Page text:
Afe Babalola Varsity makes success in open heart surgery

A team of medical experts at the Multi-system Afe Babalola University Teaching Hospital (ABUTH), Ado-Ekiti, Ekiti State, in collaboration with some foreign partners made major success in conducting open heart surgery in Nigeria at the weekend.
National Daily learned that the team of experts led by Professors Tayo Adeleke and Paul Davies, US-based Cardiologists, during a review of the landmark and successful cardiovascular surgical operations at the University campus, explained that they were able to record successes in all the patients operated upon due to the expertise and hard work of the medical personnel in ABUTH and good equipment in the hospital.

The team leader, Professor Adeleke, advised Nigerians to conduct a routine check on their blood pressure, which has been identified as the chief cause of heart failure globally. Adeleke, disclosed that the experts from the US have successfully performed over 10,000 open heart surgeries for a period spanning 21 years.

He declared: “High blood pressure is a silent killer. It’s the major cause of kidney failure, heart failure and sudden death among our population.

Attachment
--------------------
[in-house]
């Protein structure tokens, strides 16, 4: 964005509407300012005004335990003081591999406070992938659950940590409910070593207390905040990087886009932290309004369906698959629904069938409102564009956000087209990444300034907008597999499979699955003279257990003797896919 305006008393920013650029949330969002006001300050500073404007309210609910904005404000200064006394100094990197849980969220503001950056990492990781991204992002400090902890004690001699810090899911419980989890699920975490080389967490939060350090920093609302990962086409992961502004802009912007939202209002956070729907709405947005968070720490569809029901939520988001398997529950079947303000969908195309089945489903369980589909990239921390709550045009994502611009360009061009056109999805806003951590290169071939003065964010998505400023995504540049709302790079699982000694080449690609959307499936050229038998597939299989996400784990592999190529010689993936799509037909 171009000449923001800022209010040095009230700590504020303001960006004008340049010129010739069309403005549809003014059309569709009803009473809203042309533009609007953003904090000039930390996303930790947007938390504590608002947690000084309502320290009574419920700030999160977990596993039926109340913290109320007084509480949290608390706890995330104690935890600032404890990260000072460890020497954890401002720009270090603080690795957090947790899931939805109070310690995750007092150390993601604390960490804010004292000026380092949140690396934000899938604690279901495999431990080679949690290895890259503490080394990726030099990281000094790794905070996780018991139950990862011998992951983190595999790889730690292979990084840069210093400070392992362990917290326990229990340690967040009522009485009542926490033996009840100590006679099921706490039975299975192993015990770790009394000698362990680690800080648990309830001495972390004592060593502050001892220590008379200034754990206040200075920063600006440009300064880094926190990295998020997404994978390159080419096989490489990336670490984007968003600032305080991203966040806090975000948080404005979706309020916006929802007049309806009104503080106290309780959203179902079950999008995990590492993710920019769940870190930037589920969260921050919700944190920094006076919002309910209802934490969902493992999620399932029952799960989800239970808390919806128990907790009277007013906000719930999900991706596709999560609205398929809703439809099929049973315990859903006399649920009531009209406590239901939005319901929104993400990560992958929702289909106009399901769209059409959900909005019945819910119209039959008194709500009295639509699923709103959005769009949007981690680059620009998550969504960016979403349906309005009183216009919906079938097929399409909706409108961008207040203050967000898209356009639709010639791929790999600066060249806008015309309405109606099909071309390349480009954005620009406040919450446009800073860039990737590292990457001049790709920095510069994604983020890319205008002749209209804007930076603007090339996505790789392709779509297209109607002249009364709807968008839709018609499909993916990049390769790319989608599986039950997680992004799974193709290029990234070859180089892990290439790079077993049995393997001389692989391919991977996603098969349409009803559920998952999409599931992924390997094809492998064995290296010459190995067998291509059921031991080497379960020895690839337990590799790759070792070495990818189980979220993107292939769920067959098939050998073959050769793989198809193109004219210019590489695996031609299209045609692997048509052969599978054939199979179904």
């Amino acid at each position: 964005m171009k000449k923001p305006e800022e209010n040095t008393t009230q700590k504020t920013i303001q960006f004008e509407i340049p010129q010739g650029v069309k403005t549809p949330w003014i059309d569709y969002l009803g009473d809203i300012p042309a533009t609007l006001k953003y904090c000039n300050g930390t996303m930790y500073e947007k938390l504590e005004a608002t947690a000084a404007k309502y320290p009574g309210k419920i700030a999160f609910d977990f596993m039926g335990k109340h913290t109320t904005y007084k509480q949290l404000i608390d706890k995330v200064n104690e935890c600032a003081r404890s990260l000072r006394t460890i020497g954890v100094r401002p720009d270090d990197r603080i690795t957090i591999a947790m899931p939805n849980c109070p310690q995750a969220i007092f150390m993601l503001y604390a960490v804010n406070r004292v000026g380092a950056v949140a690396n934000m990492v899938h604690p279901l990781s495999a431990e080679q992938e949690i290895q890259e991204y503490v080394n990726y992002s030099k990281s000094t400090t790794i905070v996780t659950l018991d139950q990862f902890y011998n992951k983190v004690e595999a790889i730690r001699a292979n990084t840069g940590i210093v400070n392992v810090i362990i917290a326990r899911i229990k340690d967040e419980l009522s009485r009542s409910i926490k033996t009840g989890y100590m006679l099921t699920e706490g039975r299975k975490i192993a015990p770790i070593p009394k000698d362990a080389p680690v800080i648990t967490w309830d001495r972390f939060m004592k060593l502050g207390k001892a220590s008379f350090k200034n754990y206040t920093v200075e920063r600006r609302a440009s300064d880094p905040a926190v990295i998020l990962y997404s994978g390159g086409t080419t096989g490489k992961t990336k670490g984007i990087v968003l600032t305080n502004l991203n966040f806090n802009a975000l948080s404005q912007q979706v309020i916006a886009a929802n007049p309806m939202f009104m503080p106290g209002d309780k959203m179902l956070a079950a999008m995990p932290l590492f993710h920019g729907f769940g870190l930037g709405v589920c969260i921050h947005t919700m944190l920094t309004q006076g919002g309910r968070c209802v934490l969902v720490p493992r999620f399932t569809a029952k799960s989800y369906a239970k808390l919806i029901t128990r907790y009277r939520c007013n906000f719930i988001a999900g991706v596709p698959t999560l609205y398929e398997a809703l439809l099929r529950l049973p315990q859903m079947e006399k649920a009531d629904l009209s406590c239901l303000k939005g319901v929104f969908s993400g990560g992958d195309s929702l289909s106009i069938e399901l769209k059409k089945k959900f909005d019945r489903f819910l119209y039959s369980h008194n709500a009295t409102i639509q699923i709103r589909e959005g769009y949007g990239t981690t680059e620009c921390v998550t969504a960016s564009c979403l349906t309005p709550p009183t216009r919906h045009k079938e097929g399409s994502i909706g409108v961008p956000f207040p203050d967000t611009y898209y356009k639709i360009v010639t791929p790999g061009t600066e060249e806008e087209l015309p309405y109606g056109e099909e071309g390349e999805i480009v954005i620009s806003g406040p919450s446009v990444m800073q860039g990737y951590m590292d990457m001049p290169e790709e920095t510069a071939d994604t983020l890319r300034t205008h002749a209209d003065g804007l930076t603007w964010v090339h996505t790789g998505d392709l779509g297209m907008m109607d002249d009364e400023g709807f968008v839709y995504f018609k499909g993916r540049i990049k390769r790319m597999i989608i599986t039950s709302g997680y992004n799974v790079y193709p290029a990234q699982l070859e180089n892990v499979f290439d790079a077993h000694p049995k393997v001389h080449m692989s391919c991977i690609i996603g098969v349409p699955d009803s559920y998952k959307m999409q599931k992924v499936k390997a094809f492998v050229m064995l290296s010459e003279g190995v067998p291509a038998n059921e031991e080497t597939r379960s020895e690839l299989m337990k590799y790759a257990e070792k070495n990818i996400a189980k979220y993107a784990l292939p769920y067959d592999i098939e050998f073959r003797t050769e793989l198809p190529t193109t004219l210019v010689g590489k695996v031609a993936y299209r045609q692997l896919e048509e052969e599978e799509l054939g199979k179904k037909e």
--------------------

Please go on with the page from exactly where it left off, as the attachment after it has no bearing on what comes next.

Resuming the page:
“The life expectancy in Cuba is 81, that of USA is 80, so for Nigeria, which life expectancy is about 55, according to the World Health Organisation (WHO), the focus must be on the health sector.

“Good equipment and personnel must be provided in our hospitals, the way Chief Afe Babalola has done in ABUTH.

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“You can get quality health delivery here in ABUTH with what we have seen. With this hospital, I don’t think there is a need for medical tourism again in Nigeria.”

The founder of the University, Chief Afe Babalola (SAN), described the breakthrough at the 400-bed hospital complex, located within the University premises, as a celebration of a memorable success in the medical history of the country.

Babalola also stated that Nigerian Doctors and other professionals are as brilliant as their counterparts overseas, but were being under utilised by the level of decadence in the system caused by the paucity of equipment.